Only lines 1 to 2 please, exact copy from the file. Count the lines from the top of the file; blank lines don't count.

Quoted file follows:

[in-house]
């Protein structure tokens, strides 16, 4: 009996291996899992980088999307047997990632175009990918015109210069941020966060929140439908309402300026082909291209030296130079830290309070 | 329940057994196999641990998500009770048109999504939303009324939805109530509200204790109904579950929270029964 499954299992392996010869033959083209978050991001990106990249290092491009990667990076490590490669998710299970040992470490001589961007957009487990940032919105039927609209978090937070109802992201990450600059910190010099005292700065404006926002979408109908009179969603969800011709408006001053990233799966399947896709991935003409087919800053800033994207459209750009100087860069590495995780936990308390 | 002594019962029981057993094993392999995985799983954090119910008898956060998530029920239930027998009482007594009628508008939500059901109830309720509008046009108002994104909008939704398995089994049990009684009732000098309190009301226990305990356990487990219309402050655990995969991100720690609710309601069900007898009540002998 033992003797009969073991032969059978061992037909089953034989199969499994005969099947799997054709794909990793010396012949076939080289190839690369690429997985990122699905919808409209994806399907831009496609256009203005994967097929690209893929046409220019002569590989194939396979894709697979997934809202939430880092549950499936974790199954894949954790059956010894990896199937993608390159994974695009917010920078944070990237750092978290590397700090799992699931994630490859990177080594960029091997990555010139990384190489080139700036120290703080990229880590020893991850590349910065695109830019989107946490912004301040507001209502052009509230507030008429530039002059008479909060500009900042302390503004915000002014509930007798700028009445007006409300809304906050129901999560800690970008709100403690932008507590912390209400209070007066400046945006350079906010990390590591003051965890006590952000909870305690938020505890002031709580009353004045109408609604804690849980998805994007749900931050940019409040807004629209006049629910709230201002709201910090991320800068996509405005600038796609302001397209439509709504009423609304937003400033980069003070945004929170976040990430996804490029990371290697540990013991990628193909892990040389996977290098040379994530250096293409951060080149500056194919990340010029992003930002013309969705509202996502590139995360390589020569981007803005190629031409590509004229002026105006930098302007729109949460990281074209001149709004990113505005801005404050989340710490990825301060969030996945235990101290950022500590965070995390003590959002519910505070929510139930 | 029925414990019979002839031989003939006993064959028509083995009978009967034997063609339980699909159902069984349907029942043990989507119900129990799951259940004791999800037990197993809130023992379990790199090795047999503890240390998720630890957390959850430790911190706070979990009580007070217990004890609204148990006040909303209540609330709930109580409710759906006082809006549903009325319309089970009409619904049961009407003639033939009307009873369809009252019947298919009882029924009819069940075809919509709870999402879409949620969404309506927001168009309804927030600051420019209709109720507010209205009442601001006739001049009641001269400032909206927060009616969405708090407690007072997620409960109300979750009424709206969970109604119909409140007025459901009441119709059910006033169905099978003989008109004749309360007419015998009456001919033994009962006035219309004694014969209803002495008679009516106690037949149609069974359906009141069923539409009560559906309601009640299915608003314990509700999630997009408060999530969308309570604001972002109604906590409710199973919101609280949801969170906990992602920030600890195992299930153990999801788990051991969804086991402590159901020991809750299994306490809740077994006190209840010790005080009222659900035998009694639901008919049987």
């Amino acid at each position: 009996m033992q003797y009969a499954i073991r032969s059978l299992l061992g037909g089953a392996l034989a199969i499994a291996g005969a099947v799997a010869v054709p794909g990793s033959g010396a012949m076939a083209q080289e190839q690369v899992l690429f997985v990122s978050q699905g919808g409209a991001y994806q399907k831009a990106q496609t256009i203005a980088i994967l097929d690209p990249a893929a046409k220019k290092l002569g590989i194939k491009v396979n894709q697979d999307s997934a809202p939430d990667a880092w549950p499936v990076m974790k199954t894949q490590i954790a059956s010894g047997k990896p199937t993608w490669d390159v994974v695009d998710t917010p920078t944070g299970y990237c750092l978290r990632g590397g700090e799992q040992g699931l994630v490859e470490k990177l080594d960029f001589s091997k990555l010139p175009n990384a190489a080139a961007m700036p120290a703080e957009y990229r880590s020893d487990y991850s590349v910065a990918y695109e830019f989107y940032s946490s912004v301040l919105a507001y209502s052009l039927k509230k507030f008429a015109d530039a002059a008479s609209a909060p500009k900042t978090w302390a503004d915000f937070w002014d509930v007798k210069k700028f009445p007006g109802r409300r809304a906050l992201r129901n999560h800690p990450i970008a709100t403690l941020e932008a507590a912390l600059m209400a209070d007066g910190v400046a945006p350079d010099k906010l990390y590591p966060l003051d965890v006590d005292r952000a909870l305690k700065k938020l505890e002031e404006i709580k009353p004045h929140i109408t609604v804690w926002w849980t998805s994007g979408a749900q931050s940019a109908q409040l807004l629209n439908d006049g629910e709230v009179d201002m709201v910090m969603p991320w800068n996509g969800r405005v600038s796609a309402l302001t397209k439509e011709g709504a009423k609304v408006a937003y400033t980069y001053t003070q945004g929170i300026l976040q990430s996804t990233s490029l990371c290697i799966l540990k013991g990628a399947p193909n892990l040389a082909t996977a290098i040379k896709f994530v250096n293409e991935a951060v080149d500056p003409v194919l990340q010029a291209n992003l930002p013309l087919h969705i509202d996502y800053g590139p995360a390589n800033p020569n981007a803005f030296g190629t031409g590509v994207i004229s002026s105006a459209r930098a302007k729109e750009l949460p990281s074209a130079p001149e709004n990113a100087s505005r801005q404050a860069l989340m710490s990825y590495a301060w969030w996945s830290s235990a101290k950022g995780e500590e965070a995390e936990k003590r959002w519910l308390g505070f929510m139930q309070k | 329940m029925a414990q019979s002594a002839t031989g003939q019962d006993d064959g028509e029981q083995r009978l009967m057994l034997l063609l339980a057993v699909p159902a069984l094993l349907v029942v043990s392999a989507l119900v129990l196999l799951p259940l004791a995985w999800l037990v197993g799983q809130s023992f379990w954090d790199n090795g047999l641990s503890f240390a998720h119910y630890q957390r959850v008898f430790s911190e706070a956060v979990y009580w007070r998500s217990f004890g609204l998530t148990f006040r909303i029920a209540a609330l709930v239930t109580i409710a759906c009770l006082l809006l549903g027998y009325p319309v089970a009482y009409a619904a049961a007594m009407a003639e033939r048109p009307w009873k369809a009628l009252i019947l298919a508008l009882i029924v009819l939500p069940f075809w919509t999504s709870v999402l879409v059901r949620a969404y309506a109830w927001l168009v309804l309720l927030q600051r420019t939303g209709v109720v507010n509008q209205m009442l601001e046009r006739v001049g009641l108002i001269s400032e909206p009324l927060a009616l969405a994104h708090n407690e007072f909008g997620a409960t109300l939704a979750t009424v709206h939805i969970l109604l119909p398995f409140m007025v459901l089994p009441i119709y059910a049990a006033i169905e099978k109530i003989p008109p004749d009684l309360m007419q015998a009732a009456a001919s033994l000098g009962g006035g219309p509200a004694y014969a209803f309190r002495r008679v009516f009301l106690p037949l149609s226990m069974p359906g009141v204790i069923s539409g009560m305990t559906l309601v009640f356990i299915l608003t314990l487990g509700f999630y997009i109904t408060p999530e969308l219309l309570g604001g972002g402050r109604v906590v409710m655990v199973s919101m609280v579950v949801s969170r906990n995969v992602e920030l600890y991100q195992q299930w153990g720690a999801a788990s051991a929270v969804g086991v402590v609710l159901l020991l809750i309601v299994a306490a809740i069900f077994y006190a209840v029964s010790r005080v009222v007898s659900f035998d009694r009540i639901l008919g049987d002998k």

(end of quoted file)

[in-house]
């Protein structure tokens, strides 16, 4: 009996291996899992980088999307047997990632175009990918015109210069941020966060929140439908309402300026082909291209030296130079830290309070 | 329940057994196999641990998500009770048109999504939303009324939805109530509200204790109904579950929270029964 499954299992392996010869033959083209978050991001990106990249290092491009990667990076490590490669998710299970040992470490001589961007957009487990940032919105039927609209978090937070109802992201990450600059910190010099005292700065404006926002979408109908009179969603969800011709408006001053990233799966399947896709991935003409087919800053800033994207459209750009100087860069590495995780936990308390 | 002594019962029981057993094993392999995985799983954090119910008898956060998530029920239930027998009482007594009628508008939500059901109830309720509008046009108002994104909008939704398995089994049990009684009732000098309190009301226990305990356990487990219309402050655990995969991100720690609710309601069900007898009540002998 033992003797009969073991032969059978061992037909089953034989199969499994005969099947799997054709794909990793010396012949076939080289190839690369690429997985990122699905919808409209994806399907831009496609256009203005994967097929690209893929046409220019002569590989194939396979894709697979997934809202939430880092549950499936974790199954894949954790059956010894990896199937993608390159994974695009917010920078944070990237750092978290590397700090799992699931994630490859990177080594960029091997990555010139990384190489080139700036120290703080990229880590020893991850590349910065695109830019989107946490912004301040507001209502052009509230507030008429530039002059008479909060500009900042302390503004915000002014509930007798700028009445007006409300809304906050129901999560800690970008709100403690932008507590912390209400209070007066400046945006350079906010990390590591003051965890006590952000909870305690938020505890002031709580009353004045109408609604804690849980998805994007749900931050940019409040807004629209006049629910709230201002709201910090991320800068996509405005600038796609302001397209439509709504009423609304937003400033980069003070945004929170976040990430996804490029990371290697540990013991990628193909892990040389996977290098040379994530250096293409951060080149500056194919990340010029992003930002013309969705509202996502590139995360390589020569981007803005190629031409590509004229002026105006930098302007729109949460990281074209001149709004990113505005801005404050989340710490990825301060969030996945235990101290950022500590965070995390003590959002519910505070929510139930 | 029925414990019979002839031989003939006993064959028509083995009978009967034997063609339980699909159902069984349907029942043990989507119900129990799951259940004791999800037990197993809130023992379990790199090795047999503890240390998720630890957390959850430790911190706070979990009580007070217990004890609204148990006040909303209540609330709930109580409710759906006082809006549903009325319309089970009409619904049961009407003639033939009307009873369809009252019947298919009882029924009819069940075809919509709870999402879409949620969404309506927001168009309804927030600051420019209709109720507010209205009442601001006739001049009641001269400032909206927060009616969405708090407690007072997620409960109300979750009424709206969970109604119909409140007025459901009441119709059910006033169905099978003989008109004749309360007419015998009456001919033994009962006035219309004694014969209803002495008679009516106690037949149609069974359906009141069923539409009560559906309601009640299915608003314990509700999630997009408060999530969308309570604001972002109604906590409710199973919101609280949801969170906990992602920030600890195992299930153990999801788990051991969804086991402590159901020991809750299994306490809740077994006190209840010790005080009222659900035998009694639901008919049987």